speed cameras

32 Speed Cameras Being Installed Along Philly's Roosevelt Boulevard

Fines will reach $150 per offense, but violators will not be assessed points on their driving record, officials say

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The installation of nearly three dozen speed cameras will begin in the coming days along Philadelphia's Roosevelt Boulevard, one of the city and state's most dangerous roadways, city and state officials said Monday.

A total of 32 cameras are being installed at eight intersections along the Boulevard, which is officially numbered U.S. 1. They are:

  • Roosevelt Boulevard at Banks Way
  • Roosevelt Boulevard at F Street
  • Roosevelt Boulevard at Deveraux Street
  • Roosevelt Boulevard at Harbison Avenue
  • Roosevelt Boulevard at Strahle Street
  • Roosevelt Boulevard at Grant Avenue
  • Roosevelt Boulevard at Red Lion Road (near Whitten Street)
  • Roosevelt Boulevard at Southampton Road (near Horning Street)

The speed camera enforcement zone represents a nearly 12 mile stretch of roadway that is dangerous for drivers and too often deadly for pedestrians.

Drivers who are recorded traveling 11 mph over the posted speed limit will be mailed a violation and slapped with a fine up to $150 per offense. Points will not be assessed to a violator's driving record. Police officers will review each potential violation before it is issued, officials said.

There will be signs posted warning drivers that they're entering a speed camera zone and cameras will cover all lanes. Once the cameras are fully operational, there will be a 60 day warning period where fines are not issued.

Transportation officials expect the first cameras to be up-and-running by the beginning of March. Similar, mobile versions of the cameras are being deployed at roadwork construction sites across Pennsylvania.

Roosevelt Boulevard begins as a freeway in East Falls before snaking through North Philadelphia into the city's northeast neighborhoods carrying drivers to the border with Bucks County. The 12 lane roadway is separated into inner and outer drives with drivers often speeding through pedestrian-heavy intersections in excess of the posted speed limit.

Red light cameras installed in 2005 are credited with reducing red-light running by 50%, transportation officials said on Monday. Still, that hasn't been enough to prevent scores of crashes and deaths.

In 2019, nine people were killed in traffic crashes on the Boulevard, officials said.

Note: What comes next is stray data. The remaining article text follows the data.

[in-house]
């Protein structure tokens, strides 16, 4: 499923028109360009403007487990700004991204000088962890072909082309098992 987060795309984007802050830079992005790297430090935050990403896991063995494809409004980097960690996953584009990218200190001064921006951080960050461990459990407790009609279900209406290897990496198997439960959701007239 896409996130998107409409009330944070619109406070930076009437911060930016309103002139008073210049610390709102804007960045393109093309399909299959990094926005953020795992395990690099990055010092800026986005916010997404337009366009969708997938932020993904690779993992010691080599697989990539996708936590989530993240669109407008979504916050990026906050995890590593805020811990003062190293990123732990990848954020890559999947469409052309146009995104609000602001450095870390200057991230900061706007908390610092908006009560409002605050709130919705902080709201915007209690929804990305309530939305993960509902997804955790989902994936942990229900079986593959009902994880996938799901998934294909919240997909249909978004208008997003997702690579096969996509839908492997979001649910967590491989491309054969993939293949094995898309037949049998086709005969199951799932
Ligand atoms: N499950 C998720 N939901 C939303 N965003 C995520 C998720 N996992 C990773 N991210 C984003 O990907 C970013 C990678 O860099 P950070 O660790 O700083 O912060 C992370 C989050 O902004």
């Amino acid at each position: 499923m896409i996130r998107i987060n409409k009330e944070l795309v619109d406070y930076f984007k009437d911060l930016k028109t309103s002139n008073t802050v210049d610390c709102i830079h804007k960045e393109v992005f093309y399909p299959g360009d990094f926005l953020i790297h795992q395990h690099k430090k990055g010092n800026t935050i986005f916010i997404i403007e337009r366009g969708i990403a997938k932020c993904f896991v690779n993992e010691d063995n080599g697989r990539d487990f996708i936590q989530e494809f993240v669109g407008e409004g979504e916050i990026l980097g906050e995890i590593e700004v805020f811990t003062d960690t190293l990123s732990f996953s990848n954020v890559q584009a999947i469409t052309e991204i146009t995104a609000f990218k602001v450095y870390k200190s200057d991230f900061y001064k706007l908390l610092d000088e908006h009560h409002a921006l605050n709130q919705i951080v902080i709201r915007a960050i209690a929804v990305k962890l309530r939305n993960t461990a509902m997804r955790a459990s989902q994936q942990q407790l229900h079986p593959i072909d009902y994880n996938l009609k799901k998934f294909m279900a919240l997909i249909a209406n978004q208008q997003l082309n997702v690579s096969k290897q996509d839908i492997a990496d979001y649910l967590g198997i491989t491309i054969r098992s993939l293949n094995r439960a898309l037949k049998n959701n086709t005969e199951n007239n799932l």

Philadelphia averaged 40 hit-and-run crashes a day citywide between 2017 and 2018, according to data analyzed by the NBC10 Investigators. The vast majority of those crashes happened along Roosevelt Boulevard. The data showed that 17 hit-and-run crashes were reported in the same time period at F Street and Roosevelt Boulevard, one of the intersections were cameras are being installed.

Cars and trucks travel southbound along Roosevelt Boulevard in Northeast Philadelphia
Cars and trucks travel southbound along Roosevelt Boulevard in Northeast Philadelphia

Another intersection getting speed cameras, Roosevelt Boulevard at Banks Way, saw the deaths of 28-year-old mother Samara Banks and three of her young sons. They were struck while crossing the road in 2013 by a street racer. A fourth son survived the crash. The pedestrian crosswalk is named in the family's memory.

City officials say saving lives is the goal of the cameras. They point to data from New York City which saw reduced speeding at camera locations by 63% and fatal crashes by 55% between 2014 and 2017.

"We hope that there is never a citation that is issued. We just want [drivers] to slow down," Pa. Rep. John Taylor, who authored legislation to usher in the camera's installation, said during a news conference Monday.

Mayor Jim Kenney said the speed cameras will help his administration achieve Vision Zero: the goal of eliminating traffic fatalities by 2030. He said his administration will be focused on improving pedestrian and children's safety in his newly-begun second term.

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